An interesting trend from the 2016 college season.
July 13, 2016 by Kyle Weisbrod in Analysis with 1 comments
So, I watched a lot of college film this year. In watching that film, I noticed a few trends. I’ll be breaking down a few of those trends over the next few weeks.
The first trend that jumped out to me was the proliferation of zones that don’t transition. Early in the season, I spent a good amount of time watching the UMass men and UCF women who had started the season hot — with a good amount of credit going to their zone defenses. While UCF would sometimes fall into person (or simply not catch up) if the disc was moved to the redzone, ZooDisc almost never transitioned into person-to-person.
Broadly speaking, most teams across the sport hesitate to run zone defenses near their own endzone. This is part of a larger tendency toward utilizing more aggressive defensive tactics when the stakes feel higher1. Often teams run zones for a certain number of passes or up to a certain point on the field, like mid-field or inside the redzone. Or sometimes teams choose to transition out of zones after a big yardage-gaining pass or break throw.
In these cases, the implication is that zones are useful for taking teams out of their pull play or otherwise slowing down a team’s offense, but may be assumed to not be as effective in keeping teams out of the endzone. Perhaps there’s also a feeling that if your opponent has worked through the zone to the endzone, they’ve “solved” it.
But zone-to-person transitions can be risky. Those moments of transition, particularly if the transition isn’t smooth, can provide an opportunity for the offense to exploit uncovered space. Even if a transition is smooth, the defense more often than not doesn’t end up with perfect match-ups after the transition, allowing another opportunity for the offense.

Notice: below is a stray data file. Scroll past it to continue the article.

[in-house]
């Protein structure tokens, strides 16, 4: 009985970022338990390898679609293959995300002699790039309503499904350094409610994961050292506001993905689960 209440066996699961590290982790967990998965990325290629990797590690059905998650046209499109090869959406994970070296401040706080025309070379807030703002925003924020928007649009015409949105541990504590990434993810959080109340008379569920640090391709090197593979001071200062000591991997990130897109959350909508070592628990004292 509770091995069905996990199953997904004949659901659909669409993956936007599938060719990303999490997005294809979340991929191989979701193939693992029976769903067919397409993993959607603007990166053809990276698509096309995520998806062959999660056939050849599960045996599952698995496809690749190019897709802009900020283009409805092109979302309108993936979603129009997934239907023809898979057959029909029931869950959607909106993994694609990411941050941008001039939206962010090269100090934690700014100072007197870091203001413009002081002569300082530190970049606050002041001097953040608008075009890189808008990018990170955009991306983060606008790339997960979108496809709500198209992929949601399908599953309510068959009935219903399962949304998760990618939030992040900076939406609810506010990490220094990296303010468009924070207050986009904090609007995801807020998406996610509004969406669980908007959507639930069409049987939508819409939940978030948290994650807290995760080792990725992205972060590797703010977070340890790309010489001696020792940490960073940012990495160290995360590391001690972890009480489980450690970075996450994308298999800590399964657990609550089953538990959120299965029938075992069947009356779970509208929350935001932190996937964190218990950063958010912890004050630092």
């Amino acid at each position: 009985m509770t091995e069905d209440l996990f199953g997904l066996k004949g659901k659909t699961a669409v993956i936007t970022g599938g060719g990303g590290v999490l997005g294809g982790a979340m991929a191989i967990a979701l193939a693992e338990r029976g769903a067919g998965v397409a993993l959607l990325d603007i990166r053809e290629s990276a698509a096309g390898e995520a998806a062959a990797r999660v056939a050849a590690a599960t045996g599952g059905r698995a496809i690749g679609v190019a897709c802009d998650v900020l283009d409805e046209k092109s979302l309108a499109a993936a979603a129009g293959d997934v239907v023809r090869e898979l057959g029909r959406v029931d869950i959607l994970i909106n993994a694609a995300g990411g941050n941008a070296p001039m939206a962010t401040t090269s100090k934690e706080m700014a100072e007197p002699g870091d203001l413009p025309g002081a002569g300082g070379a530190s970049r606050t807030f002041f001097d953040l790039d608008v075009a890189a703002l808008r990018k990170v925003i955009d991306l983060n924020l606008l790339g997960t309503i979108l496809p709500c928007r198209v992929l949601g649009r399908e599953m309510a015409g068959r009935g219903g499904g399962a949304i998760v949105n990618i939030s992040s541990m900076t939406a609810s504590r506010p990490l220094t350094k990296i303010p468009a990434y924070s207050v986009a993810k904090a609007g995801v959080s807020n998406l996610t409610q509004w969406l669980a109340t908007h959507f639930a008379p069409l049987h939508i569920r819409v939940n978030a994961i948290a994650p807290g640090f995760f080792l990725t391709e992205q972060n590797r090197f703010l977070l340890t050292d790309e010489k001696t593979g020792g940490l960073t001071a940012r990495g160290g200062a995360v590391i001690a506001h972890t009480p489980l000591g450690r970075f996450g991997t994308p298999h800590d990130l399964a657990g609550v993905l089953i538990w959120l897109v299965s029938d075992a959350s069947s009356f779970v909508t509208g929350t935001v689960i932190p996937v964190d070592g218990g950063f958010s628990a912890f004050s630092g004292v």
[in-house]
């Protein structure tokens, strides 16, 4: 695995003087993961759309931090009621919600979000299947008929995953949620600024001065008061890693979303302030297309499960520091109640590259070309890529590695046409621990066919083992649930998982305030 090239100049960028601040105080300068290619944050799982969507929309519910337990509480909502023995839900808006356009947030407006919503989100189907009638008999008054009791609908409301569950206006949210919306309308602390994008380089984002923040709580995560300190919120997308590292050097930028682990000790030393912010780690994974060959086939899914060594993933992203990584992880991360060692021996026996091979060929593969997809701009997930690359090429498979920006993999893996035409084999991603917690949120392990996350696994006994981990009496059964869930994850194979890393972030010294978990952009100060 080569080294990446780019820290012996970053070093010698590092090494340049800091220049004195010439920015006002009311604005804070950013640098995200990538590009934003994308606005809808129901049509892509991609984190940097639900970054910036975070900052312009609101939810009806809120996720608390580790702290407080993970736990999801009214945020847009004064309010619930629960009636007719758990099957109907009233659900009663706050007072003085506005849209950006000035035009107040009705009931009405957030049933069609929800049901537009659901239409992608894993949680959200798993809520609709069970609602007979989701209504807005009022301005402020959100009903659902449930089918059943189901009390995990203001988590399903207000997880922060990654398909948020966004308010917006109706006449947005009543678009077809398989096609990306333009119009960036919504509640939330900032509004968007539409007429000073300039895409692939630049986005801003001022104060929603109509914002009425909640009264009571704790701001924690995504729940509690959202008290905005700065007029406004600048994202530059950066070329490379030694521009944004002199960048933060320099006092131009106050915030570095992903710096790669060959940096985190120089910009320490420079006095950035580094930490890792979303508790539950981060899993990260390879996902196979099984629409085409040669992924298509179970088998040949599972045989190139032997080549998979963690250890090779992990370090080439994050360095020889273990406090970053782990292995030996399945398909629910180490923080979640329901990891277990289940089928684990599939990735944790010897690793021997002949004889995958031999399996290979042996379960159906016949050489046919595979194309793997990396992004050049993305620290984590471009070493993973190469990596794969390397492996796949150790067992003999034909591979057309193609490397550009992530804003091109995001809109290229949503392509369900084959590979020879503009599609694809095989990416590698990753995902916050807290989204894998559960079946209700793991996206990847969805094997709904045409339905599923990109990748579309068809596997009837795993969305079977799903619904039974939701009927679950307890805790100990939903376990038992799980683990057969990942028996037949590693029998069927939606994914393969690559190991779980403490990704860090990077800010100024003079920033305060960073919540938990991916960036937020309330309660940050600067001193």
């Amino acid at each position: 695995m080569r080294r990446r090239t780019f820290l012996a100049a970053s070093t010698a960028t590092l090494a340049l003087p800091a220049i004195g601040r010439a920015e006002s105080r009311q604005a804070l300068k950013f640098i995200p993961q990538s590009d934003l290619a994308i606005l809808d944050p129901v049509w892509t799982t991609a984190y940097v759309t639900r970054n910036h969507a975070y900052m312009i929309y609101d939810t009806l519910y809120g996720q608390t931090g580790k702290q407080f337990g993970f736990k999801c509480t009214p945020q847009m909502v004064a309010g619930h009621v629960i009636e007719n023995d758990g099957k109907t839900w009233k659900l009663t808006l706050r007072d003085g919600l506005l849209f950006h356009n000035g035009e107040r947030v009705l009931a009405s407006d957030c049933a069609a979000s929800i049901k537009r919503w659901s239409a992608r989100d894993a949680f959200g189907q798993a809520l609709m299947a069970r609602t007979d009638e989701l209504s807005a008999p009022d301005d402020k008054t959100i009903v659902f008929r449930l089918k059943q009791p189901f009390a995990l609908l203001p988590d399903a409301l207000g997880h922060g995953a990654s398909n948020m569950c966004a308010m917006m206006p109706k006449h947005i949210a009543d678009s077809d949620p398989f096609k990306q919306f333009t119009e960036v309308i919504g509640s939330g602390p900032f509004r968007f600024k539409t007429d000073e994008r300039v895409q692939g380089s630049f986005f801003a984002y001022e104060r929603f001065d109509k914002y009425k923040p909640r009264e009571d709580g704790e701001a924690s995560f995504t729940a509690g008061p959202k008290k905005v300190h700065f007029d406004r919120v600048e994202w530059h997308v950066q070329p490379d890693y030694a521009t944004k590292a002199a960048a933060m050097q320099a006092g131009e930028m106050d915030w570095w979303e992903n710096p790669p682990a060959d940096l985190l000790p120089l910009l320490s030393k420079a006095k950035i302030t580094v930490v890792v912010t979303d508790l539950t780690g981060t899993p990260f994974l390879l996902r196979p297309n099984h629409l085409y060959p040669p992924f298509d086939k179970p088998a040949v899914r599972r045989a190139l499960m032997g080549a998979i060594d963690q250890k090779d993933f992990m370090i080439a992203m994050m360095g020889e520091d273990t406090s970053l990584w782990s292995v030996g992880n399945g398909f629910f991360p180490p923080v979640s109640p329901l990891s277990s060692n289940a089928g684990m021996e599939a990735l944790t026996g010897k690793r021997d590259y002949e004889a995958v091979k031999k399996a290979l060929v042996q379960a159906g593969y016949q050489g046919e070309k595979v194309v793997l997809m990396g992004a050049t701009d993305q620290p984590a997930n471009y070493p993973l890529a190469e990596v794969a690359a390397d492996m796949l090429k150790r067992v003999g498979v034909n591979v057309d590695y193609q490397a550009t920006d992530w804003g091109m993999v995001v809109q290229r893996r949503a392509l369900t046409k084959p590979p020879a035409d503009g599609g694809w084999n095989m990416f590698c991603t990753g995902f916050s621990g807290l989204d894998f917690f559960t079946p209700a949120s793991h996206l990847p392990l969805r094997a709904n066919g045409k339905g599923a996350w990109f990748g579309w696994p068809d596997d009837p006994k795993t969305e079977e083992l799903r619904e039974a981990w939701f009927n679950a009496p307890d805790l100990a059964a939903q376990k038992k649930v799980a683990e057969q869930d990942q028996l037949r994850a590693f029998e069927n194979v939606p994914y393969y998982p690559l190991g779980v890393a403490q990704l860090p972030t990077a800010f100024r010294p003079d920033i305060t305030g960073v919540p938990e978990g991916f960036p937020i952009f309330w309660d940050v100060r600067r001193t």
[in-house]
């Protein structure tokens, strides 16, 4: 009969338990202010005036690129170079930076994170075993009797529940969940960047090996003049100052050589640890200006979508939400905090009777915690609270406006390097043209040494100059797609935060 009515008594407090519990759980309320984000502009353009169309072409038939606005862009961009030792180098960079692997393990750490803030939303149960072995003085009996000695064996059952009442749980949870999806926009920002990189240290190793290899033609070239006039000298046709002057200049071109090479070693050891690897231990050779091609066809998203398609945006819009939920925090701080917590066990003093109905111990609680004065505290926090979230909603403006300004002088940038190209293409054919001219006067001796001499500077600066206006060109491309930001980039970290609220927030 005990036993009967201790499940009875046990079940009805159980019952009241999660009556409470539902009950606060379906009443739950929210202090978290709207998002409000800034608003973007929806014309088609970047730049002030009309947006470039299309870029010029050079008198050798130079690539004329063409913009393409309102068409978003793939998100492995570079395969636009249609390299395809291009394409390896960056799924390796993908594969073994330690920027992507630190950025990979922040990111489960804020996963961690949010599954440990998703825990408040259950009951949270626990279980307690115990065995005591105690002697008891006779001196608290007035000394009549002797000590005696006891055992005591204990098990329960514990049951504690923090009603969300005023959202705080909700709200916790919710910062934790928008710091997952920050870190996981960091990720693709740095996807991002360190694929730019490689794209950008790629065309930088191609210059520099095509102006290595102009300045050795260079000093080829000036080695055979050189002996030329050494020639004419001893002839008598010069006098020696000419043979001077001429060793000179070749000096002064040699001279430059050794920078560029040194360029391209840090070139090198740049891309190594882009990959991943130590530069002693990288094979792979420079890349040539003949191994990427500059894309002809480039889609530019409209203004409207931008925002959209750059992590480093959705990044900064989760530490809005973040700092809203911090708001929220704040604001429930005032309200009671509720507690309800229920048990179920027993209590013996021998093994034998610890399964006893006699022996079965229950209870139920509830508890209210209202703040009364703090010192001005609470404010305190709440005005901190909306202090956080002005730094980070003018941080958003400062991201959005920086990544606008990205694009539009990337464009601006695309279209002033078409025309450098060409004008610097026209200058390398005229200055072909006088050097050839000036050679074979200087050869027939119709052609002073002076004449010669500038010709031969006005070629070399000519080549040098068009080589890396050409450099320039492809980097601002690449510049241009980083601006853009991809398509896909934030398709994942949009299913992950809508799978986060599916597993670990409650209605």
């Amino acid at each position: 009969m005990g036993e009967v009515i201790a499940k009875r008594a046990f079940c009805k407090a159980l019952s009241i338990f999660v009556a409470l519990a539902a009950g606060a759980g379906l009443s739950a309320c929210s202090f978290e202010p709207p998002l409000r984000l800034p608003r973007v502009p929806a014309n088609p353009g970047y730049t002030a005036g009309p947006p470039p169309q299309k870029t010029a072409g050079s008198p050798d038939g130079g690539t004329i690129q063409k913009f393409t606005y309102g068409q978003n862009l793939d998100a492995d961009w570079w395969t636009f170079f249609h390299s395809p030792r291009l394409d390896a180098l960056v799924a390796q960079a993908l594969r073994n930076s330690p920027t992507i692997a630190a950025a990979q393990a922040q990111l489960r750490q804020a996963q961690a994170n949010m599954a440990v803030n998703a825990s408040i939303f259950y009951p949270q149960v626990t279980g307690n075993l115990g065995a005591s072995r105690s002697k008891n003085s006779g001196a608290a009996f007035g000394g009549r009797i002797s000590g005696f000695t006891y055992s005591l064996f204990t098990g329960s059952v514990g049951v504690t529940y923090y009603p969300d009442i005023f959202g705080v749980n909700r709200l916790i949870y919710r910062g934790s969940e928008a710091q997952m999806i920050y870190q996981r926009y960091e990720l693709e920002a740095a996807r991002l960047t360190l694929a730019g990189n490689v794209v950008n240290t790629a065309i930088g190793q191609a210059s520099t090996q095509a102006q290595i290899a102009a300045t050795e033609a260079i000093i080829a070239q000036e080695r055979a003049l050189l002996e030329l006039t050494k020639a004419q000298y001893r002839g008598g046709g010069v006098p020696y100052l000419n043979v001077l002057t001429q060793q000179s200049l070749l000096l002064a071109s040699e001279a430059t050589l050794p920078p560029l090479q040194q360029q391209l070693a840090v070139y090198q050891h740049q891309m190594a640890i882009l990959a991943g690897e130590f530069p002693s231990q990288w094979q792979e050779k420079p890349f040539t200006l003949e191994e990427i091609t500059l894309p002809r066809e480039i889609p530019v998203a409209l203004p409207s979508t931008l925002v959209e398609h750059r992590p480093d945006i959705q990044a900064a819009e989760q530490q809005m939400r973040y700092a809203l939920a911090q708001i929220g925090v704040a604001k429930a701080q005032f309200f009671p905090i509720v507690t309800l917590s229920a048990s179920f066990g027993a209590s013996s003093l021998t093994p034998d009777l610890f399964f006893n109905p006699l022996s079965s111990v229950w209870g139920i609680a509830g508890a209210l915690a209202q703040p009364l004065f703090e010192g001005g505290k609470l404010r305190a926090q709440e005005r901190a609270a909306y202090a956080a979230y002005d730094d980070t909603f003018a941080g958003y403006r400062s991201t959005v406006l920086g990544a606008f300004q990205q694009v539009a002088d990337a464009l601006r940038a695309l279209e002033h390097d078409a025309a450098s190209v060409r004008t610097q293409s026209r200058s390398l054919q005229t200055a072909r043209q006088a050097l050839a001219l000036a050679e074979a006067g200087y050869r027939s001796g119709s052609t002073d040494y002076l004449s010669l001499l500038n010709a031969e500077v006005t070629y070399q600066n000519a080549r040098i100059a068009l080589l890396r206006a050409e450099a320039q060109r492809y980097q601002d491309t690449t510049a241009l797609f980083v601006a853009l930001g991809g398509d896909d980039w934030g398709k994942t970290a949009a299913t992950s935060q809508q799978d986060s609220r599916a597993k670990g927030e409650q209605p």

Staying in a zone in the redzone can provide other benefits, too. First, many offenses can get impatient near the endzone, particularly if their possession has lasted a long time. That 20-yard open swing looks far less appealing when you are five yards out of the endzone and you might be able to sneak in a 10-yard blade or scoober for the goal. Heck, this might be your best opportunity to score; continuing to swing it may lead to an unforced error.
The other big benefit of the no-transition zone is that it secretly does transition in the redzone. As the length of the field shortens, so does the space the defense has to defend. The deep(s) in a zone D compress in, allowing any wing or short-deep type defenders to change their shape accordingly. Throws that were open earlier are no longer available.
In the clip below, watch the position of Ella Hansen (Oregon’s deepest defender) relative to the thrower during the point. For most of the possession, Hansen is off-camera and at least 25 yards away from the disc. She ends up getting the redzone D only 15 yards downfield of the thrower.
Even when zones don’t work to generate a turnover, zones in the redzone can slow an opponent down. Long defensive points can provide rest for an O-line or a top player or two who play nearly every point. The following two clips show the Michigan zone holding the Brown offense for nearly three minutes of live possession — about half of which is in the redzone. Despite failing to generate a turnover, this should be credited as a successful zone defensive point for the Michigan D-line.
Notably, the teams that relied heavily on their specific zone looks and did not transition did not seem to perform too well at nationals — particularly UMass and UCF. Whether that is correlation or causation is hard to know. It could simply be that having played against their zones so much early in the season, opponents were able to study them and devise ways to beat them. It will be interesting to see if this trend continues in 2017 or reverses itself.
e.g., more person-to-person late in the game, marks shift to take away arounds near the endzone ↩